“The U-Turn: Why I turn the car around most Sundays” (by Tim Moore)


It’s a cool morning, and there’s a sweet taste in the air. I drive downtown and watch the sun peek over the hill ahead. I pass people walking on the sidewalks, dressed in ties and hosiery. I come to a creaky stop at the intersection. The light turns green and I’m supposed to go straight, but I get a hardening in my chest. I head back to my house instead.

This setting is one that has been too often repeated in my life. So… where was I heading in that scenario? Church. I was going to church.

Let’s rewind a few years.

I was born into a denomination that represents one of the more rare churches in Cleveland. To get an idea of this church, at some point in my infancy, I gazed at wood cathedral ceilings as my smiling family gathered around a robed man dripping water onto my forehead. This was also one of the few typical family-in-church moments in my life.

During grade school, my family left our home church and tried another church in the area. It wasn’t long after that my mother, who grew up in a churchless family, became tired of the hypocrisy of the church. The tiredness led to apathy from going, while my father continued to go as a good pastor’s son would.

For a while, I found myself more on the apathetic side. How many kids would want to continue going to church if they could stay home? Not many, and I definitely wasn’t one of them.

However, when I was in middle school I decided to get involved in a youth group, and that meant going alone. I was interested in joining the church I grew up in, as they had an almost-cool youth group. Until I was able to drive myself, I hitched rides every Wednesday and Sunday for years. I went alone every time, but I managed to get reconnected with old friends and their families which seemed to justify it. While at times it was a struggle to be surrounded by church-raised families and see the connectedness they gained through it, I learned that I could create my own church-going experience.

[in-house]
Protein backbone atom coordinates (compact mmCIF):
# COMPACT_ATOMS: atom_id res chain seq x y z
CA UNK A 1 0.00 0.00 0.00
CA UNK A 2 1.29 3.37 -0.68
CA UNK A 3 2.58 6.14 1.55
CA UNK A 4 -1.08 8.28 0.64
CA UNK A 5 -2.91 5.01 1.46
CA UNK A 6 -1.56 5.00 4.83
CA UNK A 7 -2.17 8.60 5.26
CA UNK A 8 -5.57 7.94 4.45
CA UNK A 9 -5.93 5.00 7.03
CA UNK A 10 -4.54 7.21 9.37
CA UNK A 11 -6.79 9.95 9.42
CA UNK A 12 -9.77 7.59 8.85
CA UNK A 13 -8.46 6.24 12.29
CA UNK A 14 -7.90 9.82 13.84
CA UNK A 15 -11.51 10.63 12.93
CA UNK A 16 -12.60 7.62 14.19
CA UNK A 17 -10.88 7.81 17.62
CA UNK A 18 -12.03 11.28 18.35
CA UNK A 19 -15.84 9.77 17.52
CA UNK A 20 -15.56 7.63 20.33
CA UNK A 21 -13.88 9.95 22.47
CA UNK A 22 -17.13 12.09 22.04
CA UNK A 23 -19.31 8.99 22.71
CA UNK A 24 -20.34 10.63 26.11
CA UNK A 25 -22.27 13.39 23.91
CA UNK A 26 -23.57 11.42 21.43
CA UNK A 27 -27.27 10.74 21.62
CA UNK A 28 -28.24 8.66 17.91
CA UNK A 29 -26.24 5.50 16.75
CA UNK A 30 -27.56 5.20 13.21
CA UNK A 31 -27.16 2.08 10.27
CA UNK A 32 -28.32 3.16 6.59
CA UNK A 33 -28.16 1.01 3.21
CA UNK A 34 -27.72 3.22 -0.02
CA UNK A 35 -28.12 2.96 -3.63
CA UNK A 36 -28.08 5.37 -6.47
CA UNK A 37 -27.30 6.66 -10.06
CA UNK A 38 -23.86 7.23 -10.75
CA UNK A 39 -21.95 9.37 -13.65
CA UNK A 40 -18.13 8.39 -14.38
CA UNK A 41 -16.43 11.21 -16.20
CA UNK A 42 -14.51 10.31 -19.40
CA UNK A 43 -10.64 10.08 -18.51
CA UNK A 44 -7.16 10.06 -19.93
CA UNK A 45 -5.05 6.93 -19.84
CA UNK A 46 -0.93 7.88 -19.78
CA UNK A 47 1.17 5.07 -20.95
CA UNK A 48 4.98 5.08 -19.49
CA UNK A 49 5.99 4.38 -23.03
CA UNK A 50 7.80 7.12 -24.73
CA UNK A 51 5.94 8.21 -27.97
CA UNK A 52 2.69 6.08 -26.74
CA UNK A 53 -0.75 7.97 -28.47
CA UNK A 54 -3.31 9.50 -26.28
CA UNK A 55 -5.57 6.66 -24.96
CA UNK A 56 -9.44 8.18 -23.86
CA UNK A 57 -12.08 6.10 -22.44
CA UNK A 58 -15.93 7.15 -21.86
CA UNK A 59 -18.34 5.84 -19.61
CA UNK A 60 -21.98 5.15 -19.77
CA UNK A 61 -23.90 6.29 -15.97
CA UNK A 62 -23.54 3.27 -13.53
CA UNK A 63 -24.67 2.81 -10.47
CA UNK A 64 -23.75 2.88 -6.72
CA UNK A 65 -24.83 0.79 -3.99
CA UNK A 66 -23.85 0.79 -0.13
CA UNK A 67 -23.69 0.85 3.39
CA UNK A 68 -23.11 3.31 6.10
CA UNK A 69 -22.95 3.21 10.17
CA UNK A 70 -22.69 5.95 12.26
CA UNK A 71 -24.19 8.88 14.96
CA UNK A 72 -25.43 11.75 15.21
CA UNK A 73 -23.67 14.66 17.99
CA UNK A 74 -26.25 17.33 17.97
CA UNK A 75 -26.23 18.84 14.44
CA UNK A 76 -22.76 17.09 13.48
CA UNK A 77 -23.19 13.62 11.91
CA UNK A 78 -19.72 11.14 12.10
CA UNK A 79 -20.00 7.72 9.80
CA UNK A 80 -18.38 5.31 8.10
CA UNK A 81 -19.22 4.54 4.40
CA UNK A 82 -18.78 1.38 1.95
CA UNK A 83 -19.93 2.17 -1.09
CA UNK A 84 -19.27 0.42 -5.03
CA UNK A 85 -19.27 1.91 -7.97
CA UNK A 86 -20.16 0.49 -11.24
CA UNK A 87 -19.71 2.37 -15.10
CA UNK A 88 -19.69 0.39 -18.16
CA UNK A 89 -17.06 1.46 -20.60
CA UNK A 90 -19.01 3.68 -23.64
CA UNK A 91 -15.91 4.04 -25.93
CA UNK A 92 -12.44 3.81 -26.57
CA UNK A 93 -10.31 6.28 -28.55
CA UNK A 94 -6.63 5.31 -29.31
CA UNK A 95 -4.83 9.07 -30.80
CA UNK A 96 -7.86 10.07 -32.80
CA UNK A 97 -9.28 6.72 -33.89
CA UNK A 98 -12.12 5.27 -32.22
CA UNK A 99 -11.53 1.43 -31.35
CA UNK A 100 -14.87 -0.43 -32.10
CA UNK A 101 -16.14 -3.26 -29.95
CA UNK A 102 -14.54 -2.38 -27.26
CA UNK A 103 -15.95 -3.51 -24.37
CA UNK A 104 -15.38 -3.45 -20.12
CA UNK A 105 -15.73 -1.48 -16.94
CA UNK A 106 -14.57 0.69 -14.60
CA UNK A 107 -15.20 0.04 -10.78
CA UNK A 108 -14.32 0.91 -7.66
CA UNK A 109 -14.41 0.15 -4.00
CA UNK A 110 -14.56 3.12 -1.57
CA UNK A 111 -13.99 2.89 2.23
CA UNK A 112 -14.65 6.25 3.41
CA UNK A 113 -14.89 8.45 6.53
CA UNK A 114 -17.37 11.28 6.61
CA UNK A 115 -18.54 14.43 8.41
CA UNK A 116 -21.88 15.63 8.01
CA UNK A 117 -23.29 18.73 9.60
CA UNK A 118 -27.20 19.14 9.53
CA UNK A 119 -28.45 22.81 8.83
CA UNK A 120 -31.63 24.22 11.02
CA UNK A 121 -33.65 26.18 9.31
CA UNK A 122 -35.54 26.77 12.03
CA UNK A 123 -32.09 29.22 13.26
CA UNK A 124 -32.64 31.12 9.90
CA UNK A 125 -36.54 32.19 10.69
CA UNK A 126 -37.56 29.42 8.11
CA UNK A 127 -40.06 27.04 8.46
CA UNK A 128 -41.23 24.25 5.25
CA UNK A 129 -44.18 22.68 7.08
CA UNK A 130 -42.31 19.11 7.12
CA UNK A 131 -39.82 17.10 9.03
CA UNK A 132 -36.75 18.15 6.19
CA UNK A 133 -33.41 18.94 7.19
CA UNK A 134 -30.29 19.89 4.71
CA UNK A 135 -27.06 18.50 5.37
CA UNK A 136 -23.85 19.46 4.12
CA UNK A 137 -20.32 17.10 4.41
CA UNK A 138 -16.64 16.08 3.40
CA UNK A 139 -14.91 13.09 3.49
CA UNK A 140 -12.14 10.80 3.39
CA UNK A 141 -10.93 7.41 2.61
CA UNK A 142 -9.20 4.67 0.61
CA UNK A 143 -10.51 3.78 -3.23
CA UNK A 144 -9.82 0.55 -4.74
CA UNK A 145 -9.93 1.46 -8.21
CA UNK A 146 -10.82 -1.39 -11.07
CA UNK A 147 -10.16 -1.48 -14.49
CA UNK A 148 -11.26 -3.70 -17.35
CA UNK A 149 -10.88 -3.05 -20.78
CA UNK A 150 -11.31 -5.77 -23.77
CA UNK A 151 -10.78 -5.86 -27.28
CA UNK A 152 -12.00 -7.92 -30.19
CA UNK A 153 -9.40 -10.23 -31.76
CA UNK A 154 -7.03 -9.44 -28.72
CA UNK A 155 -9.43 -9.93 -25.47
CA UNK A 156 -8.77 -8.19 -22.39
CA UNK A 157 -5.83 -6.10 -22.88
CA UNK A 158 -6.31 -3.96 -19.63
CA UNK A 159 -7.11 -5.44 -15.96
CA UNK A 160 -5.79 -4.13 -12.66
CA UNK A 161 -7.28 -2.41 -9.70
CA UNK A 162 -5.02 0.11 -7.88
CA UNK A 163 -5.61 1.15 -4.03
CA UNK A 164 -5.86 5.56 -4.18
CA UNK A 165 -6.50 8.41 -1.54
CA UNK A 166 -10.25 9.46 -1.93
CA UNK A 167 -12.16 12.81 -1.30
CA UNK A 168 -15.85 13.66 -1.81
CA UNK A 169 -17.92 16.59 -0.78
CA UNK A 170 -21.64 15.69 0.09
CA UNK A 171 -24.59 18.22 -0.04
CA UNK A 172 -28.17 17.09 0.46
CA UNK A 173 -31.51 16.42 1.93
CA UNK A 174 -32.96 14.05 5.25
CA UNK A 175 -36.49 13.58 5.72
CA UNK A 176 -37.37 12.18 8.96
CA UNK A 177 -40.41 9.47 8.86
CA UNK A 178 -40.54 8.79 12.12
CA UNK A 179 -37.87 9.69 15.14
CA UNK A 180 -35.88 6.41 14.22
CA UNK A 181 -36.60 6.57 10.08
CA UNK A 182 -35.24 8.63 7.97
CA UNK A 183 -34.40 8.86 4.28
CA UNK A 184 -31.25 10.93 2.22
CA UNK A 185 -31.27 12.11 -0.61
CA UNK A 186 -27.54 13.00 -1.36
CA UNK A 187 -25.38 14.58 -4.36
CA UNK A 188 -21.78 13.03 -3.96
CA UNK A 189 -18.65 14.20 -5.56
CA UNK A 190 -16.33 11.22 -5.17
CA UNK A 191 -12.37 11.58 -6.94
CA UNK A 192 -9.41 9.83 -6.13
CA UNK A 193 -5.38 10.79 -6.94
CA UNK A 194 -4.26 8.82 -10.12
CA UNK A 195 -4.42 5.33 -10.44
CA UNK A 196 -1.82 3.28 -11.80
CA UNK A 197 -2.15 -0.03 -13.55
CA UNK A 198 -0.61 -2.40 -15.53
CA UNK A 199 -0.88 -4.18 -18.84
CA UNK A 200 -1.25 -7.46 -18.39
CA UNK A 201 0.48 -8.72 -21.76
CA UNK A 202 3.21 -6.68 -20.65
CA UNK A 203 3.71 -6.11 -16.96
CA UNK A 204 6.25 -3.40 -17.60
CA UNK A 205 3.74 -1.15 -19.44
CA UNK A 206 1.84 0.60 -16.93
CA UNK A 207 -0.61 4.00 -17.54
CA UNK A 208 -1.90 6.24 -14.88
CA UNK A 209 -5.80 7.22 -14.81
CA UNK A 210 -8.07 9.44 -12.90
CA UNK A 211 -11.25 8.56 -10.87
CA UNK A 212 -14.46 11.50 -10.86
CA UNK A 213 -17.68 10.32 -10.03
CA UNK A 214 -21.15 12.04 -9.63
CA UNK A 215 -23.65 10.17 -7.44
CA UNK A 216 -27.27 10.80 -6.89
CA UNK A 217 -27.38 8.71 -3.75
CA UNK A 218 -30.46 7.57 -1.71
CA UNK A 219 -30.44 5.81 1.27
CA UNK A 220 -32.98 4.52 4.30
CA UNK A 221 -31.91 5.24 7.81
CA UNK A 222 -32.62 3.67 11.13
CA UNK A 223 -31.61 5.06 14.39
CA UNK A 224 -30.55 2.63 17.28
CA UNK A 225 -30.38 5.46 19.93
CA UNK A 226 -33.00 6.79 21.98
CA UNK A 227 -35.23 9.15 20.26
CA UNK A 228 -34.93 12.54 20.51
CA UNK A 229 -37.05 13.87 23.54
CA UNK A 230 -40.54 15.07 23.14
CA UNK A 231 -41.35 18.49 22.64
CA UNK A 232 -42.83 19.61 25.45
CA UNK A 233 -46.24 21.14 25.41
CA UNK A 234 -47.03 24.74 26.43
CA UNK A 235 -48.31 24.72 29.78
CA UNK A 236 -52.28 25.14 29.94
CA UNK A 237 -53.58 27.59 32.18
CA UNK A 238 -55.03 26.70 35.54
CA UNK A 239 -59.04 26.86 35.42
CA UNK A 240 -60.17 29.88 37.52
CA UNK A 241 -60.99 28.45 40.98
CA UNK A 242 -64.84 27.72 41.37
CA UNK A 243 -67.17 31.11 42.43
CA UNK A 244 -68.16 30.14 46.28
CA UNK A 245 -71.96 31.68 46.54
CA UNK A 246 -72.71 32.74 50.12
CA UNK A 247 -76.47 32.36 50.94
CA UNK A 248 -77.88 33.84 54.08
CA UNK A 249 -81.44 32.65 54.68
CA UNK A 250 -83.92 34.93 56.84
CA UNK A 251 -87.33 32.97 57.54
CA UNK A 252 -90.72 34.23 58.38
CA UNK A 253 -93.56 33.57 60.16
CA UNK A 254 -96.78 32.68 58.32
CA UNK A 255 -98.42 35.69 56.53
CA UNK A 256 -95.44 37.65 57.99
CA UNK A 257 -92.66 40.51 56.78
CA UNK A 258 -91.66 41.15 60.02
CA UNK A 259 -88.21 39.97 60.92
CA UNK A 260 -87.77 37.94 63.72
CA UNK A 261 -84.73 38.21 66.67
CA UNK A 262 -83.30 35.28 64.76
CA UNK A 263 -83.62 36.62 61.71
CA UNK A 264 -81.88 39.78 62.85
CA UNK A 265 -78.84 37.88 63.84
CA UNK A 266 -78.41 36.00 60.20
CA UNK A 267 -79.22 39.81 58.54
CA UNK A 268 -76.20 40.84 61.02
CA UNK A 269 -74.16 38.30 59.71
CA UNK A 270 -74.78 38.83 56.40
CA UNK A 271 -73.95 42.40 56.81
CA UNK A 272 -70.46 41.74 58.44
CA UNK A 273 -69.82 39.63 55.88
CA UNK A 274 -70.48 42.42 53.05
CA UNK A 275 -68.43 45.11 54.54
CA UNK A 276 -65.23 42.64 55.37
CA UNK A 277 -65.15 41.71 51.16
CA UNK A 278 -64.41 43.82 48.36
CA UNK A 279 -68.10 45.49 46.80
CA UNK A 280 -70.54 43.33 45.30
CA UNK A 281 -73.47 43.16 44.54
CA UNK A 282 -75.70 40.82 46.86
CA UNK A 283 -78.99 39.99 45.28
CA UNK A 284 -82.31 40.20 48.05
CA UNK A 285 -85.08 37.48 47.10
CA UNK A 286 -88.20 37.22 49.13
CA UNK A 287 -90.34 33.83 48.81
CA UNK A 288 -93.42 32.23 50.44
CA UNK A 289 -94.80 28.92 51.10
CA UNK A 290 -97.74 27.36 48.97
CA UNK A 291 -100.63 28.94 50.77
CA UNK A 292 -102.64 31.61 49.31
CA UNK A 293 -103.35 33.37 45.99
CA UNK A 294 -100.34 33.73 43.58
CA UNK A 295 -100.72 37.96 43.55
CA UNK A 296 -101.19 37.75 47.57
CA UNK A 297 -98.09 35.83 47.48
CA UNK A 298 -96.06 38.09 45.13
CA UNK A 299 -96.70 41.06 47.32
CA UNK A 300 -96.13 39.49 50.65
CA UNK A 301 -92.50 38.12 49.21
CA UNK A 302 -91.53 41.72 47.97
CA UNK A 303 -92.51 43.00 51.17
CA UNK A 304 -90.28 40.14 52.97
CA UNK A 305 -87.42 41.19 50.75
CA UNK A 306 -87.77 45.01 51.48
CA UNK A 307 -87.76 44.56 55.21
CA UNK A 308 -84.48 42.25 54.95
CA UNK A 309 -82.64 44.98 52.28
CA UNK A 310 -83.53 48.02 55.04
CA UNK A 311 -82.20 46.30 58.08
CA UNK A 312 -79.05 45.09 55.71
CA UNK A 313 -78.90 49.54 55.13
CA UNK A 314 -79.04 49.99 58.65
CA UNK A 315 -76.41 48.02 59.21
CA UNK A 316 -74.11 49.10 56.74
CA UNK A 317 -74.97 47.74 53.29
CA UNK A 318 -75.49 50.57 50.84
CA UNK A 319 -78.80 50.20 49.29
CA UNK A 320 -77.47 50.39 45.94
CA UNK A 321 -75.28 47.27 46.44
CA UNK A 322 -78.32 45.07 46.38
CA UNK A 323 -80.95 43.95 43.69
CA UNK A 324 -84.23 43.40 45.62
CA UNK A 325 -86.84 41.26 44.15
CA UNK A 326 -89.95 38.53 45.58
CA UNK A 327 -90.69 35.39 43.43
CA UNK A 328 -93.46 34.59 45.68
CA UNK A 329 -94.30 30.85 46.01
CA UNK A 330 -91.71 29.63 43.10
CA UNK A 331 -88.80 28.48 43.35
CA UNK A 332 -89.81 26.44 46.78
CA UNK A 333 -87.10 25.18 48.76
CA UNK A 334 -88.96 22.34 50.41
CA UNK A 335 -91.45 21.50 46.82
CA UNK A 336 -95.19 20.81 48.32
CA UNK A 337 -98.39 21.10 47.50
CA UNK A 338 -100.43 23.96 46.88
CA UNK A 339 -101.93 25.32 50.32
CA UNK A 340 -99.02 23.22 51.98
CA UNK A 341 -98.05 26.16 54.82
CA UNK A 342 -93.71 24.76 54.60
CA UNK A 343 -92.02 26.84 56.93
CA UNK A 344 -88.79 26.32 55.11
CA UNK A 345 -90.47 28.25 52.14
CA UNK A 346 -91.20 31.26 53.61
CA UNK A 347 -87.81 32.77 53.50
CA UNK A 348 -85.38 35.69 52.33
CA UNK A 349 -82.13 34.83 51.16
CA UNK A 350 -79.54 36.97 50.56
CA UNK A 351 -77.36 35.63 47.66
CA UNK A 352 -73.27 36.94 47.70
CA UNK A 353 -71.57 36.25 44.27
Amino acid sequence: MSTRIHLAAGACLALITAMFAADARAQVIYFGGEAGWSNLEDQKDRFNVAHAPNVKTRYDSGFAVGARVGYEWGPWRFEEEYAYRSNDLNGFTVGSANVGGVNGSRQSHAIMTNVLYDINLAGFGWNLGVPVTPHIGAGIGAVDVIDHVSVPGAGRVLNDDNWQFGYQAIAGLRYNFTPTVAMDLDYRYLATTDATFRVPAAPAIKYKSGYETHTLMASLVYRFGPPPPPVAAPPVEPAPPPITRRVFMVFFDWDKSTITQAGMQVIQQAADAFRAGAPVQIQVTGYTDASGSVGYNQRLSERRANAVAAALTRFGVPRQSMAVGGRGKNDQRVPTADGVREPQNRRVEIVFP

Senior year of high school came quick, and I noticed a change of heart. No longer were the activities, retreats or Sunday lunches enough.

I wanted substance. I wanted to have the big discussions. I wanted to ask the tough questions. I wanted to have a real church family and to be supported.

I talked with my pastor, associate pastor and youth pastor about it. At the time, I believe they listened and heard me out.

But that wasn’t enough. I grew increasingly frustrated as that anticipated change didn’t happen. I started to feel as if a person at my age didn’t have a place or role in the church. I felt myself becoming disconnected and I started to feel the loneliness of the years weigh down on me. I just felt like a lost soul in an old building.

Sometime that year, I stopped going. I’ve only been back a few times since then.

I have tried going with friends to other churches, but I noticed a bitterness and discomfort followed me every time. I became tired of going into a sanctuary without the slightest bit of a welcoming, and it quickly became a dreadful affair. I had endured too many years of trying to find a church family even when my own family wasn’t by my side, and it made me bitter towards the church because I never felt like I got that church family I sought after.

Let me say one thing: I know my story is not all that special or a story that asks for sympathy. It’s just my story. I have had an extremely blessed life and this experience has shaped me in good ways. Everyone has their own difficult church experiences, and for example, I am well aware that growing up as a minister’s kid has its own set of difficult challenges.

So where am I now? I know that Christ died on the cross for me, and I can’t begin to describe my gratefulness for that. But as far as this church experience goes, I don’t know where to begin. What comes first and what follows: getting my spiritual life together or trying to get plugged into a community? I’m seeking community and substance, but it’s as if I’m not applying the right formula to it.

I’m interested to see what other stories get brought to the table this week. Thank you, Kelsy, for being such an inspiration with your transparency and giving me the opportunity to write on this topic.

Read more from Tim on Twitter, where you can harass him about starting his own blog. 

One thought on ““The U-Turn: Why I turn the car around most Sundays” (by Tim Moore)

  1. I like your story. It’s one that’s honest and doesn’t attempt to create a moral out of nothing. It’s open and clear. That’s what matters in having relationship with God. The (Big C) Church is messy, and I think we are all trying to figure out our place (if it exists) in it.

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